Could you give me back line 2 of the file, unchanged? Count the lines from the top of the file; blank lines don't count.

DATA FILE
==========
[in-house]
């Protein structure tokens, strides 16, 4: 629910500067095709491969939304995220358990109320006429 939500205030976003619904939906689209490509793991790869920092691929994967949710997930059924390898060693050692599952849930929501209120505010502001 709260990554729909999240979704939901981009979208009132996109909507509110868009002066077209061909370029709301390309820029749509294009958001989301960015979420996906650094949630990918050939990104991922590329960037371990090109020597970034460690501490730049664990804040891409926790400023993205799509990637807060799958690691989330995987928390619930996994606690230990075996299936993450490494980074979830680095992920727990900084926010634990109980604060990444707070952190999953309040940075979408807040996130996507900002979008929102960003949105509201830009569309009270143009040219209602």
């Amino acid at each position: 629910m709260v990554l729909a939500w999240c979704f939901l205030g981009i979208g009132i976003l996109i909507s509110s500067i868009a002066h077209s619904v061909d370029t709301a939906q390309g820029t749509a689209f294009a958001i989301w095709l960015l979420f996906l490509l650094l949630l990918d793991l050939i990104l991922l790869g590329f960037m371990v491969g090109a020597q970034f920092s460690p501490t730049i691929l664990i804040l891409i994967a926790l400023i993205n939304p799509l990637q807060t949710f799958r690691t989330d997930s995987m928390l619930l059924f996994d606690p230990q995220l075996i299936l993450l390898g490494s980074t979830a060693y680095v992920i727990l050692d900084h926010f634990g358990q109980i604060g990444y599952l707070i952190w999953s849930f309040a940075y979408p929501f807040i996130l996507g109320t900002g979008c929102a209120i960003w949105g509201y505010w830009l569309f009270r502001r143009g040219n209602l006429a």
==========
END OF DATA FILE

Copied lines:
């Protein structure tokens, strides 16, 4: 629910500067095709491969939304995220358990109320006429 939500205030976003619904939906689209490509793991790869920092691929994967949710997930059924390898060693050692599952849930929501209120505010502001 709260990554729909999240979704939901981009979208009132996109909507509110868009002066077209061909370029709301390309820029749509294009958001989301960015979420996906650094949630990918050939990104991922590329960037371990090109020597970034460690501490730049664990804040891409926790400023993205799509990637807060799958690691989330995987928390619930996994606690230990075996299936993450490494980074979830680095992920727990900084926010634990109980604060990444707070952190999953309040940075979408807040996130996507900002979008929102960003949105509201830009569309009270143009040219209602």